This vision -- in truth far more radical than it is conservative -- cries out for a response more thorough than what is possible in a blog post. For now, then, I'll simply focus on a single issue: the paleocon critique of the "culture of choice" and its accompanying longing for a culture in which fixed limits on human choice are set by absolute political, spiritual, and moral authorities.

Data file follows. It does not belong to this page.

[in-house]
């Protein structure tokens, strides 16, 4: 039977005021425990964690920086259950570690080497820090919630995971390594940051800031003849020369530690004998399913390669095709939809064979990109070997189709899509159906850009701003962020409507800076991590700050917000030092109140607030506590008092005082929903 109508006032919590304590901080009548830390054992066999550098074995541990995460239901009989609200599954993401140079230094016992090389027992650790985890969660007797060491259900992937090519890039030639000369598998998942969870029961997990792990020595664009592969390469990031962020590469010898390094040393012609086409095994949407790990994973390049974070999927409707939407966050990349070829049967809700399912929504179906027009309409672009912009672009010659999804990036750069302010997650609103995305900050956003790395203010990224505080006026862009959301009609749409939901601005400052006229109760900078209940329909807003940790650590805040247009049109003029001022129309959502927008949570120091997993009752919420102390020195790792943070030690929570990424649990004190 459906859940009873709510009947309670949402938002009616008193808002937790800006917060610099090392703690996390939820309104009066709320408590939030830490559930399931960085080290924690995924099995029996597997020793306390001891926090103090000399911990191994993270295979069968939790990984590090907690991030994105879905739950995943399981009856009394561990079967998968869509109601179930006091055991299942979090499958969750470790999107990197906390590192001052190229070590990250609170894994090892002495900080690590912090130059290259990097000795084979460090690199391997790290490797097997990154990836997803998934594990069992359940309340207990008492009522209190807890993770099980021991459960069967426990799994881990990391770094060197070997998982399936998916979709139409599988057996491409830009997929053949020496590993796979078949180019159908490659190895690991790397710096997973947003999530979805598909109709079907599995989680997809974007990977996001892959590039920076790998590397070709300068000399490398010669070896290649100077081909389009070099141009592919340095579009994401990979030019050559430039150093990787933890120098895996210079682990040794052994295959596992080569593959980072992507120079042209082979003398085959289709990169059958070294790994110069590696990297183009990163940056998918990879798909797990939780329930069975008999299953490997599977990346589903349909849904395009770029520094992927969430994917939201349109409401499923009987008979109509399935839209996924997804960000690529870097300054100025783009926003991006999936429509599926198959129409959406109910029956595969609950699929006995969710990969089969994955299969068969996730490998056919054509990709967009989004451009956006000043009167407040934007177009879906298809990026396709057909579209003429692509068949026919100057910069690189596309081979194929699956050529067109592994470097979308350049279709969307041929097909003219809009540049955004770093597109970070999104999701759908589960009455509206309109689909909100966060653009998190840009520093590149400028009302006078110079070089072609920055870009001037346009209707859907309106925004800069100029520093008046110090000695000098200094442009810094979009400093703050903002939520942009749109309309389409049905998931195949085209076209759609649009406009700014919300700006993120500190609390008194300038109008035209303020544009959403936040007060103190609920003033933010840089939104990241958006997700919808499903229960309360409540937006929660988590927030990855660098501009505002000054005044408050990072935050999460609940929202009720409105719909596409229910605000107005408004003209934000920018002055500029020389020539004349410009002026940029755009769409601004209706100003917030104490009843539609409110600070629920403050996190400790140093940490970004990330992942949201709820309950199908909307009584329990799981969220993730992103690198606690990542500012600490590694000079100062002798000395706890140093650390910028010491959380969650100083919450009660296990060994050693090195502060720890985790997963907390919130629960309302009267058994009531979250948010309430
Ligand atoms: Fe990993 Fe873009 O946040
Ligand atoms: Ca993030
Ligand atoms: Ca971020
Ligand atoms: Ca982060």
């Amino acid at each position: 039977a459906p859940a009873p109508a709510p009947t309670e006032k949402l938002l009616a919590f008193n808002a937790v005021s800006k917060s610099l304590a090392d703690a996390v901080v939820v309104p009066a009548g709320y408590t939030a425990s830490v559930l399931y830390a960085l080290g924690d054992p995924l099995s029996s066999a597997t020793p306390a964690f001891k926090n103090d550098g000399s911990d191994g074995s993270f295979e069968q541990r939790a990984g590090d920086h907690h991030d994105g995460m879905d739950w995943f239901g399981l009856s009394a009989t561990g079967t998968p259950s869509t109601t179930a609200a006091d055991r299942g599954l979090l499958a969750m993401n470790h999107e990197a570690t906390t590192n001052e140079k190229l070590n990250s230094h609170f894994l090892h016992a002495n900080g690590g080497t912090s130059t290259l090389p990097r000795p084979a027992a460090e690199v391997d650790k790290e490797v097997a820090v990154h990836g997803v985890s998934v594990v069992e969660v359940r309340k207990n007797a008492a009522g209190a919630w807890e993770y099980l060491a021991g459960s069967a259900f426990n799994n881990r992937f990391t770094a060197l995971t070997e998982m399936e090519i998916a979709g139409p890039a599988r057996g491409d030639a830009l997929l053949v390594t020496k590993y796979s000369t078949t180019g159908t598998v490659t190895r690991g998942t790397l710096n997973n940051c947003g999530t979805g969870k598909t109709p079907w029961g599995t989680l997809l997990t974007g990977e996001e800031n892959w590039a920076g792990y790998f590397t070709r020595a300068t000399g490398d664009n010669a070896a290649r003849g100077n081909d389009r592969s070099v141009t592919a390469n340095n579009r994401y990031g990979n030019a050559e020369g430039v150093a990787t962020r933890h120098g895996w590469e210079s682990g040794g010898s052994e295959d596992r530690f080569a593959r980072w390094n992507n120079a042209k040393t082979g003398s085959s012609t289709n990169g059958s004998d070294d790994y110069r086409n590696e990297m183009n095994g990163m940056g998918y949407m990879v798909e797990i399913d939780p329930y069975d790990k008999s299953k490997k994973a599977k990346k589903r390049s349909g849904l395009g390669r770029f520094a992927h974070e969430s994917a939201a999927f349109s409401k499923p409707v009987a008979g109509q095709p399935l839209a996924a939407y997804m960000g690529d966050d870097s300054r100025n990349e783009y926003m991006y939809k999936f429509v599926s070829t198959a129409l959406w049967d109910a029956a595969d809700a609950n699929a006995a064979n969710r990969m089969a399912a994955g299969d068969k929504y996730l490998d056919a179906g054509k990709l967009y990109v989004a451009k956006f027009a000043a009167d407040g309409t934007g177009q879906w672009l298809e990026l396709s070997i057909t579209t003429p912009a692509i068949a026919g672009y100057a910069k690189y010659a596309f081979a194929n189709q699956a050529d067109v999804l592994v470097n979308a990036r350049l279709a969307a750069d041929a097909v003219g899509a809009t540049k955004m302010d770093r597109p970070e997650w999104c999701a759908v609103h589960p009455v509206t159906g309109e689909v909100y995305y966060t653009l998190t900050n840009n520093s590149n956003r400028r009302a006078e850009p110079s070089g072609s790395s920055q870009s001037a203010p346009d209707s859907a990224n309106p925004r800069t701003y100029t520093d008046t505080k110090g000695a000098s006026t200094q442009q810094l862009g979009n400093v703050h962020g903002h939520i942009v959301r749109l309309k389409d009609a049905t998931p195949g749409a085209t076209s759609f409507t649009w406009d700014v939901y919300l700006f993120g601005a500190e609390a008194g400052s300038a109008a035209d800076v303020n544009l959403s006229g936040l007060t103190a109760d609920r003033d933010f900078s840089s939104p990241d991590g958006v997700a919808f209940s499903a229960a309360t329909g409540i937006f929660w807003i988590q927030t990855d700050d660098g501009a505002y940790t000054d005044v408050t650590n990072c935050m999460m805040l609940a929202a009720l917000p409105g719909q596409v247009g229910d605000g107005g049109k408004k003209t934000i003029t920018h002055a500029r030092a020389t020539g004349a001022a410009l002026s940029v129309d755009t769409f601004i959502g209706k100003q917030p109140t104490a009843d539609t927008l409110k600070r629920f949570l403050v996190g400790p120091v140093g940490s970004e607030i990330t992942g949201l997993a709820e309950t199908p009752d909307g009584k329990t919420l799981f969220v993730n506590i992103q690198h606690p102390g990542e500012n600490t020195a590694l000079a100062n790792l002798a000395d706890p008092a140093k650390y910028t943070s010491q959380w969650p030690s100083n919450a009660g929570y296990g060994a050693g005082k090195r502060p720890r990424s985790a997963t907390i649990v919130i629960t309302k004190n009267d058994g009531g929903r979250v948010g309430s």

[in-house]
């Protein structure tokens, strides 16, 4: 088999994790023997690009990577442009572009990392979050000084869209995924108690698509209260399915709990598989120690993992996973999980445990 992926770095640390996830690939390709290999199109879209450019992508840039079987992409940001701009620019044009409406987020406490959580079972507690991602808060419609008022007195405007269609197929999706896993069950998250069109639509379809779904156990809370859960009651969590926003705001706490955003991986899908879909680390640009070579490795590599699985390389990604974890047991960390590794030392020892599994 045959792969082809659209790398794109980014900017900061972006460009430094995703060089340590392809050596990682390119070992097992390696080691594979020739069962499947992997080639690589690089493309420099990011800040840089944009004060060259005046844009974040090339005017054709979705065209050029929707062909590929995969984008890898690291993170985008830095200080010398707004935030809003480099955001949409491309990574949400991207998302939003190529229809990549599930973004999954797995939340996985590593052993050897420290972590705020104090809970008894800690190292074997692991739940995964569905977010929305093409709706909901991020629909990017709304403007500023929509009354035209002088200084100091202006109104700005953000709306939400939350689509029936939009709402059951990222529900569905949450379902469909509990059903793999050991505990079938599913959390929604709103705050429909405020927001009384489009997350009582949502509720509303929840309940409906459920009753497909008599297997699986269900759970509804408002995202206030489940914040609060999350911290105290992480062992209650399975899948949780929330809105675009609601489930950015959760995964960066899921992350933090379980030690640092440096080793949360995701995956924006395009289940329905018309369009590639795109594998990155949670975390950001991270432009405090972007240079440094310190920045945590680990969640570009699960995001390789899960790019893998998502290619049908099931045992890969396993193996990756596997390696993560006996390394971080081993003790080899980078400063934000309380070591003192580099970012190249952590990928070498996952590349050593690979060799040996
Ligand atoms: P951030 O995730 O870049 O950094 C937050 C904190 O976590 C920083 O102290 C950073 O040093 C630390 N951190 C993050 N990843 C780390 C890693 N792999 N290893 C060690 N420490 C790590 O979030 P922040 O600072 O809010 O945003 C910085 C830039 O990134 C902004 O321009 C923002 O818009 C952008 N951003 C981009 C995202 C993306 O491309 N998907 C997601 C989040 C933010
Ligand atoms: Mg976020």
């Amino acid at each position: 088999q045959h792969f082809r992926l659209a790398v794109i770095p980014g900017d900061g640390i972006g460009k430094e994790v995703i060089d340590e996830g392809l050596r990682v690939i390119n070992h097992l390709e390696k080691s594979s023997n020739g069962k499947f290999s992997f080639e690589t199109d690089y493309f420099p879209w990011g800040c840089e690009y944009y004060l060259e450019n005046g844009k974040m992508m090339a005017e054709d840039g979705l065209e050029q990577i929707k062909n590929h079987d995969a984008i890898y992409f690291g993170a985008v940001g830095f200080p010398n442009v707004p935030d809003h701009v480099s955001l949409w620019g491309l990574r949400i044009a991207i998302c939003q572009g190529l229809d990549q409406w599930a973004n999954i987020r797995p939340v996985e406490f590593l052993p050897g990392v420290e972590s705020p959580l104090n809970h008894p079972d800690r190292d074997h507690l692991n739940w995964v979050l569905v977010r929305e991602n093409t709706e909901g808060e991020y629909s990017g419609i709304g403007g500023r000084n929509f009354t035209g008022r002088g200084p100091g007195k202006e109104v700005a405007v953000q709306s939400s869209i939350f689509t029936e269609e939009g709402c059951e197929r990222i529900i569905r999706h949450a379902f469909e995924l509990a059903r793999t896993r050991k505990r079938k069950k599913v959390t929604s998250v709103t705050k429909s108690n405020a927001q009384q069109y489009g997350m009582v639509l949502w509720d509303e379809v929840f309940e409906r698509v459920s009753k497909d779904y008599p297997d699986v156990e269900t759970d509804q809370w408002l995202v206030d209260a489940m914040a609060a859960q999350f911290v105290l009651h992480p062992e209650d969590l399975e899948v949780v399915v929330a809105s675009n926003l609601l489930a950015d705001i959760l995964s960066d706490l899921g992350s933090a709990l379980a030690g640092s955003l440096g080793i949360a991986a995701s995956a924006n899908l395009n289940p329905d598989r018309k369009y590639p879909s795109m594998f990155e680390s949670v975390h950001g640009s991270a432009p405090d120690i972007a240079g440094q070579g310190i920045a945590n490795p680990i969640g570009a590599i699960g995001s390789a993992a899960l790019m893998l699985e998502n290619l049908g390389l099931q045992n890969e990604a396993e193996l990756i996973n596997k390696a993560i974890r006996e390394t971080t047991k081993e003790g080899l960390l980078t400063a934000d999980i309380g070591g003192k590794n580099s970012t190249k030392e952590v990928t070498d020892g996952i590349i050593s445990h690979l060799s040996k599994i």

From Joseph de Maistre to T.S. Eliot and beyond, right-wing cultural critics since the French Revolution have made the case for authority, along with what it ultimately requires -- namely, the suicide of the critical intellect. Consider the case of John Henry Newman, one of Roman Catholicism's greatest modern apologists and a convert from an Anglican Church he thought to be infested with theological liberalism (the mid-nineteenth-century version of a "culture of choice"). According to Newman, an orthodox Catholic must understand that having "ten thousand difficulties" with the church's positions on faith, morals, or doctrine "do not make one doubt" about their ultimate truth. The church's views on clerical celibacy may seem wrong to me, its stance on contraception may contradict my personal moral intuitions, its severely hierarchical culture may clash violently with what I know about the pervasiveness of human corruption -- but if the church asserts the truth and legitimacy of these practices and beliefs, then I have no choice but to accept them. And if I begin to doubt their truth and legitimacy? Then I must talk myself out of my doubt, for my own good and for the good of the church. I must exorcise the temptation to choose against the divinely sanctioned authority of the church and then train my mind to prostrate itself before it.